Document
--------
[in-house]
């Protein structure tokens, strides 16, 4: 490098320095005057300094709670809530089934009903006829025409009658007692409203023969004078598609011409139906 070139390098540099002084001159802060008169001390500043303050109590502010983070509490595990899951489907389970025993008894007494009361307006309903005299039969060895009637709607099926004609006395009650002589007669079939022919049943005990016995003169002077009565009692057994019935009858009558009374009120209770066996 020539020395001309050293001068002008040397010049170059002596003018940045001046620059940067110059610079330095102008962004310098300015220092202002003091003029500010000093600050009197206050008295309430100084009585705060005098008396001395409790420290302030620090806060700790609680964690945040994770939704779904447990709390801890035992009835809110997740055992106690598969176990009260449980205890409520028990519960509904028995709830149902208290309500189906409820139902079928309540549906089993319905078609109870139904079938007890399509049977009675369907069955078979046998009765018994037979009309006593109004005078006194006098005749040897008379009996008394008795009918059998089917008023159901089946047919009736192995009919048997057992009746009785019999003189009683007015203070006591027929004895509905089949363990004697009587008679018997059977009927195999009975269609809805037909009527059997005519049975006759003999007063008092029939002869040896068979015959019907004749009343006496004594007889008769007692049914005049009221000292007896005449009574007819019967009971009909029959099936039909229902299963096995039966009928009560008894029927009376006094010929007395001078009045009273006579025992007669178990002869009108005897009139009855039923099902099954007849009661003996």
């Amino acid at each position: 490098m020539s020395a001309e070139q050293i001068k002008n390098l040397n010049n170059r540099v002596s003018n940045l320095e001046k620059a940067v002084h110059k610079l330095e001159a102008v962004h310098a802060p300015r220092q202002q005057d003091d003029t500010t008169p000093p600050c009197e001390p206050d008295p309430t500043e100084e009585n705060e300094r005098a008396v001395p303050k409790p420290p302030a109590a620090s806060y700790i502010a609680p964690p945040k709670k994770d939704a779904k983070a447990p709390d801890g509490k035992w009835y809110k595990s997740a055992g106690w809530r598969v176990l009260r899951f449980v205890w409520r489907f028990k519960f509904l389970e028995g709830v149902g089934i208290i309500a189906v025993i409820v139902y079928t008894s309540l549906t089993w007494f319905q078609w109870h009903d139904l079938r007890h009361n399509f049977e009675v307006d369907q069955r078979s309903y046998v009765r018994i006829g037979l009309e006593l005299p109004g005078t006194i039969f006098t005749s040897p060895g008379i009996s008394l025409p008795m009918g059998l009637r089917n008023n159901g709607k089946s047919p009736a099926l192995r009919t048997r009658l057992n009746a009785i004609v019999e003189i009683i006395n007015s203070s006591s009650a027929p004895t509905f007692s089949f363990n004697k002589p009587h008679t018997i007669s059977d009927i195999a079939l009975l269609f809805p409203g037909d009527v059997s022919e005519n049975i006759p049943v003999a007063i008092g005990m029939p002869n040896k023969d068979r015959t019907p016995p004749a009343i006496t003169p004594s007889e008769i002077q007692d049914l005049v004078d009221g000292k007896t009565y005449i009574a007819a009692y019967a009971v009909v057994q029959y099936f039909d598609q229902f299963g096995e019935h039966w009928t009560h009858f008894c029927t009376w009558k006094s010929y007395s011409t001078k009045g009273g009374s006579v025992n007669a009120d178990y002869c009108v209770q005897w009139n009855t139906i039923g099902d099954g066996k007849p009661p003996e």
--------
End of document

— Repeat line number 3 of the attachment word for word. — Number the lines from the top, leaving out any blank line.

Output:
């Amino acid at each position: 490098m020539s020395a001309e070139q050293i001068k002008n390098l040397n010049n170059r540099v002596s003018n940045l320095e001046k620059a940067v002084h110059k610079l330095e001159a102008v962004h310098a802060p300015r220092q202002q005057d003091d003029t500010t008169p000093p600050c009197e001390p206050d008295p309430t500043e100084e009585n705060e300094r005098a008396v001395p303050k409790p420290p302030a109590a620090s806060y700790i502010a609680p964690p945040k709670k994770d939704a779904k983070a447990p709390d801890g509490k035992w009835y809110k595990s997740a055992g106690w809530r598969v176990l009260r899951f449980v205890w409520r489907f028990k519960f509904l389970e028995g709830v149902g089934i208290i309500a189906v025993i409820v139902y079928t008894s309540l549906t089993w007494f319905q078609w109870h009903d139904l079938r007890h009361n399509f049977e009675v307006d369907q069955r078979s309903y046998v009765r018994i006829g037979l009309e006593l005299p109004g005078t006194i039969f006098t005749s040897p060895g008379i009996s008394l025409p008795m009918g059998l009637r089917n008023n159901g709607k089946s047919p009736a099926l192995r009919t048997r009658l057992n009746a009785i004609v019999e003189i009683i006395n007015s203070s006591s009650a027929p004895t509905f007692s089949f363990n004697k002589p009587h008679t018997i007669s059977d009927i195999a079939l009975l269609f809805p409203g037909d009527v059997s022919e005519n049975i006759p049943v003999a007063i008092g005990m029939p002869n040896k023969d068979r015959t019907p016995p004749a009343i006496t003169p004594s007889e008769i002077q007692d049914l005049v004078d009221g000292k007896t009565y005449i009574a007819a009692y019967a009971v009909v057994q029959y099936f039909d598609q229902f299963g096995e019935h039966w009928t009560h009858f008894c029927t009376w009558k006094s010929y007395s011409t001078k009045g009273g009374s006579v025992n007669a009120d178990y002869c009108v209770q005897w009139n009855t139906i039923g099902d099954g066996k007849p009661p003996e």